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Chapter 13 Media Economics


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Chapter 13 Media Economics

  1. 1. Chapter 13 – Media Economics and the Global Marketplace<br />While these slides were created using material from the above textbook, they are not official presentations from the publisher, Bedford/St. Martin’s. In addition, many slides may contain professor’s supplemental notes on various media topics.<br />
  2. 2. “From monetary exchange perspective, the relationship of our mass media system to politics is highly functional. From a democratic perspective, the relationship of our mass media system to politics is highly dysfunctional.”<br />-Media & Culture<br />
  3. 3. In This Chapter…<br />Collecting Money<br />Consequences of Deregulation<br />Cultural Imperialism<br />Media Marketplace and Democracy<br />
  4. 4. Collecting Money<br />How do you contribute to <br />the multi-BILLION dollar <br />media game??????<br />You give your TIME and<br />MONEY!<br />Directly – by buying media products directly—books, magazines, DVDs, Internet or cable subscription, movie tickets, etc.<br />Indirectly – by buying advertised products.<br />Who Owns What?<br /><br />Many forms of mass media—generaterevenue both directly and indirectly—like magazines or cable companies. They charge subscriptions and sell advertising.<br />
  5. 5. Consequences of Deregulation<br />Fewer government rules about ownership led to media companies’ consolidation and merger frenzy—leaving us with an oligopoly.<br />This means fewer people in control of powerful media companies.<br />Deregulation - relaxing government rules on how much “property” one company can own.<br />Telecommunications Act of 1996 anyone?<br />Time Warner<br />Walt Disney<br />News Corporation<br />NBC Universal (General Electric Co.)<br />Viacom<br />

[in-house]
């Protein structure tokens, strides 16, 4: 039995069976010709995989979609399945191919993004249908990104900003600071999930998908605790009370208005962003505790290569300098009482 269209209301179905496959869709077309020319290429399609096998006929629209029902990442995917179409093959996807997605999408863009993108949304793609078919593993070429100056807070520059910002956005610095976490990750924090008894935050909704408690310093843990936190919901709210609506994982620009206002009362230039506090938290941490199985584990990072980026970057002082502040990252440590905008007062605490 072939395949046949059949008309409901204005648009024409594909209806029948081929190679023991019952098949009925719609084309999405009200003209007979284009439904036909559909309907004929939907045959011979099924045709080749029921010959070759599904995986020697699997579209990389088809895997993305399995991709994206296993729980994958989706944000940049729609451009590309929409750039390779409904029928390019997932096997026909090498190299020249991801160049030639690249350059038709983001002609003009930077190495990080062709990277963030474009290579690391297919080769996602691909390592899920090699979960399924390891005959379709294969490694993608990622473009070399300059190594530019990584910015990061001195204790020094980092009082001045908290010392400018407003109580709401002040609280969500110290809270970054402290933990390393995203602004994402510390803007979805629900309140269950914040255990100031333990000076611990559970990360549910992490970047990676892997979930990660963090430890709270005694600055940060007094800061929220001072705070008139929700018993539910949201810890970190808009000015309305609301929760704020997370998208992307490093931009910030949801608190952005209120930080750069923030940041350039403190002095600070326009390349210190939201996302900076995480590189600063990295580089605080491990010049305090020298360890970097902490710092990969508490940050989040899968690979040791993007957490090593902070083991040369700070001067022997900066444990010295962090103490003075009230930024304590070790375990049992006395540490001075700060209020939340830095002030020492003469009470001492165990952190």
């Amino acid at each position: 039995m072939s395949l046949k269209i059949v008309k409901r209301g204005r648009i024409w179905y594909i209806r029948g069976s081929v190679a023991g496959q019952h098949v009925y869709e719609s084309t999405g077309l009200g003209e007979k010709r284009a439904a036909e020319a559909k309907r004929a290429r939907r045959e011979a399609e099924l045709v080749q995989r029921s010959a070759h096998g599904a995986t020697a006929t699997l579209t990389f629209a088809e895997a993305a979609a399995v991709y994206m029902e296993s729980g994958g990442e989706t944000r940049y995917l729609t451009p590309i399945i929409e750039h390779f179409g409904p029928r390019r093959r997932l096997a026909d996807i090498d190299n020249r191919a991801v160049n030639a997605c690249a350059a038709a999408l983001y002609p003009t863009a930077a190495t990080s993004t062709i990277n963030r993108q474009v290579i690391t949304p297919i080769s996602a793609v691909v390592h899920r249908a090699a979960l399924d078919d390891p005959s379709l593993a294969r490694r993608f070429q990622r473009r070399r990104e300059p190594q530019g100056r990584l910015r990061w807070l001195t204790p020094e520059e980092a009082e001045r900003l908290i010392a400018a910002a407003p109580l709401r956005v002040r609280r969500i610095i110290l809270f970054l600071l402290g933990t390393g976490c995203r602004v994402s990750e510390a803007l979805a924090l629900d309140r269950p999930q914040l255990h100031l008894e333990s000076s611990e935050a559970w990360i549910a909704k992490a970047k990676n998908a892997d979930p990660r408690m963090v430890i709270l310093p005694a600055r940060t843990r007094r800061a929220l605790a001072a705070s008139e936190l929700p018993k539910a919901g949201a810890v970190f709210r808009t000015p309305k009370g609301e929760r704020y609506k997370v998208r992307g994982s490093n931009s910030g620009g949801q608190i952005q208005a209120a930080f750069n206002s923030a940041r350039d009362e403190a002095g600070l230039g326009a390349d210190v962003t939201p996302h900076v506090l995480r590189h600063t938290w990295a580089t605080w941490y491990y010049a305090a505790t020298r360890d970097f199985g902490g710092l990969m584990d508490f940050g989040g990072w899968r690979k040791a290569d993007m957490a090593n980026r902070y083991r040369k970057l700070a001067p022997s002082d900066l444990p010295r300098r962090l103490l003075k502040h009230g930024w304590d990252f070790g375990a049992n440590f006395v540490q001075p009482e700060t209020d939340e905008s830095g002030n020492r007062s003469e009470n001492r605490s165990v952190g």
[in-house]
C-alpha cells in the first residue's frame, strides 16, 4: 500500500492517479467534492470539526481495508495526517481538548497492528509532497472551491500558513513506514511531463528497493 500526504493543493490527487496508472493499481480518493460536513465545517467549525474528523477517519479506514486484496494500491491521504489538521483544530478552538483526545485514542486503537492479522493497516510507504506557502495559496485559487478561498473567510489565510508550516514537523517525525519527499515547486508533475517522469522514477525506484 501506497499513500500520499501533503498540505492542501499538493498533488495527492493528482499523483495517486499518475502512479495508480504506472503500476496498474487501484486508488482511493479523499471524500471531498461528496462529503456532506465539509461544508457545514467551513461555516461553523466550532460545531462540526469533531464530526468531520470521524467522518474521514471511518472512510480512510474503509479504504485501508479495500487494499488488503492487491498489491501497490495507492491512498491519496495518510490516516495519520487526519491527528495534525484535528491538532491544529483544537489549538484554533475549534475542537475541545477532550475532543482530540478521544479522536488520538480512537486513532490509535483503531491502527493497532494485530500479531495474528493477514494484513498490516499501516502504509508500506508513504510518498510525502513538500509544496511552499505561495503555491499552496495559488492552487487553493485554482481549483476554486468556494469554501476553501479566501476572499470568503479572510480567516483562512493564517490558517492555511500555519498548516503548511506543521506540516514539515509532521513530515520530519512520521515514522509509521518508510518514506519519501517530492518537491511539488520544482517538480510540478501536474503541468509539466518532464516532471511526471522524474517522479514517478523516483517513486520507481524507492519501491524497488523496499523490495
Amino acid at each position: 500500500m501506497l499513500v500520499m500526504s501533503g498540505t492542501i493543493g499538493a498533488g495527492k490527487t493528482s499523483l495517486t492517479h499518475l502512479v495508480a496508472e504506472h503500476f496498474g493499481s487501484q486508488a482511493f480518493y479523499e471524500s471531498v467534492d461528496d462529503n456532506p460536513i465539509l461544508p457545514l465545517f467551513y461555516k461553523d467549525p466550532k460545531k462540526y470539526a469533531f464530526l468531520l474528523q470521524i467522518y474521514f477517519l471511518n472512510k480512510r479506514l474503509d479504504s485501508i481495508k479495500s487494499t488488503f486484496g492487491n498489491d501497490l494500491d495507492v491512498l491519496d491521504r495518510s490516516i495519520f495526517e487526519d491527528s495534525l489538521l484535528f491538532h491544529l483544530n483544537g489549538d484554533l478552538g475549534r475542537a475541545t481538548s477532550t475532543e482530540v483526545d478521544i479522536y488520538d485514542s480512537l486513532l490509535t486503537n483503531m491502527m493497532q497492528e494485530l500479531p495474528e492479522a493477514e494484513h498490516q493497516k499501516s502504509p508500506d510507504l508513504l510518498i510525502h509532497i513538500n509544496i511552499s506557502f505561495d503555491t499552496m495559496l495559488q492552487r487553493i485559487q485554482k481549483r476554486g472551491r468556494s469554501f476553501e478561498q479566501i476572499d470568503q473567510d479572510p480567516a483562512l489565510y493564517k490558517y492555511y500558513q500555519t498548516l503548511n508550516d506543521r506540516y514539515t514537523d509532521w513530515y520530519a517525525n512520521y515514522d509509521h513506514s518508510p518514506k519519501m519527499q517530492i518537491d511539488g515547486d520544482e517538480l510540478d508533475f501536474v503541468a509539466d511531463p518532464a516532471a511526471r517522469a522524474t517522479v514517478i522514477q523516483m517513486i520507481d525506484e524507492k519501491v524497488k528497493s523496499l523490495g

6. 6. Deregulation = Media Mergers<br />Disney bought ABC for $19 billion in 1995. <br />Time Warner bought Turner Broadcasting for $7.5 billion in 1995.<br />Time Warner merged with AOL—a $106 billion deal—in 2001 only to spin the company off by 2009.<br />AT&T cable joined Comcast in 2001 in a $72 billion deal.<br />AT&T would quickly leave the merger, selling its cable holdings to Comcast for $47 billion late in 2001.<br />Comcast purchased a majority stake in NBC Universal in 2009<br />
  7. 7. What Time Warner Owns (selected)<br />• Warner Bros. Television<br />Group<br />– Warner Bros. Television<br />– Warner Bros. Animation<br />– The CW Network<br />Movies<br />• Warner Bros. Home<br />Entertainment Group<br />• Warner Bros. Pictures<br />• Warner Bros. Pictures<br />International<br />• Warner Bros. Theatre<br />Ventures<br />– Cooking Light<br />– Health<br />– Southern Living<br />Television/Cable<br />• HBO<br />– HBO<br />– Cinemax<br />• Turner Broadcasting System<br />– Cartoon Network<br />– CNN<br />– HLN<br />– TBS<br />– TCM<br />– TNT<br />Books/Magazines<br />• DC Comics<br />• MAD Magazine<br />• Time Inc.<br />– Entertainment Weekly<br />– Essence<br />– InStyle<br />– Money<br />– People / People en Español<br />– Real Simple<br />– Sports Illustrated<br />– Teen People<br />– This Old House<br />– Time<br />• Southern Progress<br />Corporation<br />– Coastal Living<br />
  8. 8. Cultural Imperialism<br /> “Unlike American automobiles, television sets, and machine tools, American cultural products—movies, TV programs, videos, records, cassettes, and CDs—are sweeping the globe.”<br />- Richard J. Barnet and John Cavanagh, Global Dreams <br />Cultural Imperialism: the phenomenon of American media, fashion, and food dominating the global market and shaping the cultures and identities of other nations.<br />Why is our media so popular worldwide?<br /> The notion of freedom associated with innovation and rebellion in American culture has been embraced internationally.<br /> Our media exports have created a “global village” and promote consumerism worldwide.<br />
  9. 9. Cultural Imperialism – Questions:<br />Questions cultural imperialism raises:<br />What small country can justify building a competing media system if American programming is cheap?<br />How do people feel when they are bombarded with products they can’t afford to buy?<br />
  10. 10. Media Marketplace and Democracy<br />Politicians in Washington, D.C., regularly accept $$$$ from large media conglomerates.<br />Those conglomerates are pushing for more deregulation and enables them to grow larger and be subjected to fewer civic rules.<br />These media companies control much of the news operations in the world—why would they report on the issues of media ownership and control?<br />Do you care who <br />owns the media?<br />
  11. 11. Final Thought:<br />“The top management of the networks. . .has been trained in advertising, research, or show business. But by the nature of the corporate structure, they also make the final and crucial decisions having to do with news. . .Frequently they have neither the time nor the competence to do this.”—Edward R. Murrow<br />